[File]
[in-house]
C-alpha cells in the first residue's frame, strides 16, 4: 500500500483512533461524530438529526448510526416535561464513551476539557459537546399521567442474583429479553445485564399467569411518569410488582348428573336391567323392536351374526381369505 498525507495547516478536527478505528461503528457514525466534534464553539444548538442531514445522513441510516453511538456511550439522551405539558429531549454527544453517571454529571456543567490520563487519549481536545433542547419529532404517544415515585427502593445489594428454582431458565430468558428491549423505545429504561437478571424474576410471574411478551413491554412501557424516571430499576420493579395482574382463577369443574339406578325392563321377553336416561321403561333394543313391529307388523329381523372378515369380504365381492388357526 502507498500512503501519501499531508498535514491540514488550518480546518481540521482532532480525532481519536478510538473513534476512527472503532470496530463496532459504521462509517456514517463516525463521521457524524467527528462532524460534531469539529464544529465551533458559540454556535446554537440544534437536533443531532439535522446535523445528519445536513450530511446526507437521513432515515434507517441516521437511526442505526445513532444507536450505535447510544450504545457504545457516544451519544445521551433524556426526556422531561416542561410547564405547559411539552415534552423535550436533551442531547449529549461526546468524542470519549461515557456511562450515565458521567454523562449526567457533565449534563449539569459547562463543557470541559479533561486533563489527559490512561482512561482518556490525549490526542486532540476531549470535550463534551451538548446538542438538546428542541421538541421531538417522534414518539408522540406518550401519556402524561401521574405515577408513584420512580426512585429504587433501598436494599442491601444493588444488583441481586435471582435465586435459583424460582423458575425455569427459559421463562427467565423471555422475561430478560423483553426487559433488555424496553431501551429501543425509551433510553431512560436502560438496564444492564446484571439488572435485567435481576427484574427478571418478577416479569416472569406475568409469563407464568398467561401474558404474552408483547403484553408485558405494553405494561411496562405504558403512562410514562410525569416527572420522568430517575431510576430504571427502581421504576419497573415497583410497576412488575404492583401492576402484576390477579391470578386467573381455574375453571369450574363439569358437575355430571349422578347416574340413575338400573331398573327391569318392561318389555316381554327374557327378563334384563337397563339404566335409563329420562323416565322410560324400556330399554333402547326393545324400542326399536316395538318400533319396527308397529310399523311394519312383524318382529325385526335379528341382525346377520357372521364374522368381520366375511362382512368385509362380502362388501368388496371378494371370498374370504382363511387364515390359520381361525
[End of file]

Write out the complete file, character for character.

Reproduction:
[in-house]
C-alpha cells in the first residue's frame, strides 16, 4: 500500500483512533461524530438529526448510526416535561464513551476539557459537546399521567442474583429479553445485564399467569411518569410488582348428573336391567323392536351374526381369505 498525507495547516478536527478505528461503528457514525466534534464553539444548538442531514445522513441510516453511538456511550439522551405539558429531549454527544453517571454529571456543567490520563487519549481536545433542547419529532404517544415515585427502593445489594428454582431458565430468558428491549423505545429504561437478571424474576410471574411478551413491554412501557424516571430499576420493579395482574382463577369443574339406578325392563321377553336416561321403561333394543313391529307388523329381523372378515369380504365381492388357526 502507498500512503501519501499531508498535514491540514488550518480546518481540521482532532480525532481519536478510538473513534476512527472503532470496530463496532459504521462509517456514517463516525463521521457524524467527528462532524460534531469539529464544529465551533458559540454556535446554537440544534437536533443531532439535522446535523445528519445536513450530511446526507437521513432515515434507517441516521437511526442505526445513532444507536450505535447510544450504545457504545457516544451519544445521551433524556426526556422531561416542561410547564405547559411539552415534552423535550436533551442531547449529549461526546468524542470519549461515557456511562450515565458521567454523562449526567457533565449534563449539569459547562463543557470541559479533561486533563489527559490512561482512561482518556490525549490526542486532540476531549470535550463534551451538548446538542438538546428542541421538541421531538417522534414518539408522540406518550401519556402524561401521574405515577408513584420512580426512585429504587433501598436494599442491601444493588444488583441481586435471582435465586435459583424460582423458575425455569427459559421463562427467565423471555422475561430478560423483553426487559433488555424496553431501551429501543425509551433510553431512560436502560438496564444492564446484571439488572435485567435481576427484574427478571418478577416479569416472569406475568409469563407464568398467561401474558404474552408483547403484553408485558405494553405494561411496562405504558403512562410514562410525569416527572420522568430517575431510576430504571427502581421504576419497573415497583410497576412488575404492583401492576402484576390477579391470578386467573381455574375453571369450574363439569358437575355430571349422578347416574340413575338400573331398573327391569318392561318389555316381554327374557327378563334384563337397563339404566335409563329420562323416565322410560324400556330399554333402547326393545324400542326399536316395538318400533319396527308397529310399523311394519312383524318382529325385526335379528341382525346377520357372521364374522368381520366375511362382512368385509362380502362388501368388496371378494371370498374370504382363511387364515390359520381361525